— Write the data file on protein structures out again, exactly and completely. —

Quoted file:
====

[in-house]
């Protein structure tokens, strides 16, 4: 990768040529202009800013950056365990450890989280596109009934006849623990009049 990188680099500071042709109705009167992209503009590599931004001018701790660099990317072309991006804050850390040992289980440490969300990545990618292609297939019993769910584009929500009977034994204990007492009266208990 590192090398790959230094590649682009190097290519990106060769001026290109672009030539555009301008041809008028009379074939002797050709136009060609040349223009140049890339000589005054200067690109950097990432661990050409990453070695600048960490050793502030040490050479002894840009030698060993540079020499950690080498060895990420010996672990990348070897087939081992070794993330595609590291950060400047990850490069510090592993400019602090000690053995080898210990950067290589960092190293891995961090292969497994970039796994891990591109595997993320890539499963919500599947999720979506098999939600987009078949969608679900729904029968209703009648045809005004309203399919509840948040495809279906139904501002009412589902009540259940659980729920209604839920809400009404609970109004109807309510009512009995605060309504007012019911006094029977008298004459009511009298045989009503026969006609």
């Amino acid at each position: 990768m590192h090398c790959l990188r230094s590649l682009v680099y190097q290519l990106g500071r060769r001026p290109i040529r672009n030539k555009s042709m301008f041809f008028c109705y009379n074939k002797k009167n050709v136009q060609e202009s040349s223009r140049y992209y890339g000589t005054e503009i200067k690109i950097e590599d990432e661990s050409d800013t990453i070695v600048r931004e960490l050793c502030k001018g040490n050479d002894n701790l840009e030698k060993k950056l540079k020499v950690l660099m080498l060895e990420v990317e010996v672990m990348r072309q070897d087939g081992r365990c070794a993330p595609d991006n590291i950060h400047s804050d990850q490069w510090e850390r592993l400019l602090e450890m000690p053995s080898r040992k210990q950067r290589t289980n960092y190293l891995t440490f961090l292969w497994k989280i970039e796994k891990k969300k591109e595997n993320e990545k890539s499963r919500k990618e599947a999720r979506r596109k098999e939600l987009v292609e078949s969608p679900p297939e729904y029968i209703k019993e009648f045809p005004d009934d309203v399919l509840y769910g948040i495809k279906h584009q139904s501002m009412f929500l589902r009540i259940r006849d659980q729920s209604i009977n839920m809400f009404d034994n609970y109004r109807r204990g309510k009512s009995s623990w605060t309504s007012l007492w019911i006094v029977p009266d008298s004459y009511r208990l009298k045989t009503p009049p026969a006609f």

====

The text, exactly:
[in-house]
């Protein structure tokens, strides 16, 4: 990768040529202009800013950056365990450890989280596109009934006849623990009049 990188680099500071042709109705009167992209503009590599931004001018701790660099990317072309991006804050850390040992289980440490969300990545990618292609297939019993769910584009929500009977034994204990007492009266208990 590192090398790959230094590649682009190097290519990106060769001026290109672009030539555009301008041809008028009379074939002797050709136009060609040349223009140049890339000589005054200067690109950097990432661990050409990453070695600048960490050793502030040490050479002894840009030698060993540079020499950690080498060895990420010996672990990348070897087939081992070794993330595609590291950060400047990850490069510090592993400019602090000690053995080898210990950067290589960092190293891995961090292969497994970039796994891990591109595997993320890539499963919500599947999720979506098999939600987009078949969608679900729904029968209703009648045809005004309203399919509840948040495809279906139904501002009412589902009540259940659980729920209604839920809400009404609970109004109807309510009512009995605060309504007012019911006094029977008298004459009511009298045989009503026969006609």
């Amino acid at each position: 990768m590192h090398c790959l990188r230094s590649l682009v680099y190097q290519l990106g500071r060769r001026p290109i040529r672009n030539k555009s042709m301008f041809f008028c109705y009379n074939k002797k009167n050709v136009q060609e202009s040349s223009r140049y992209y890339g000589t005054e503009i200067k690109i950097e590599d990432e661990s050409d800013t990453i070695v600048r931004e960490l050793c502030k001018g040490n050479d002894n701790l840009e030698k060993k950056l540079k020499v950690l660099m080498l060895e990420v990317e010996v672990m990348r072309q070897d087939g081992r365990c070794a993330p595609d991006n590291i950060h400047s804050d990850q490069w510090e850390r592993l400019l602090e450890m000690p053995s080898r040992k210990q950067r290589t289980n960092y190293l891995t440490f961090l292969w497994k989280i970039e796994k891990k969300k591109e595997n993320e990545k890539s499963r919500k990618e599947a999720r979506r596109k098999e939600l987009v292609e078949s969608p679900p297939e729904y029968i209703k019993e009648f045809p005004d009934d309203v399919l509840y769910g948040i495809k279906h584009q139904s501002m009412f929500l589902r009540i259940r006849d659980q729920s209604i009977n839920m809400f009404d034994n609970y109004r109807r204990g309510k009512s009995s623990w605060t309504s007012l007492w019911i006094v029977p009266d008298s004459y009511r208990l009298k045989t009503p009049p026969a006609f």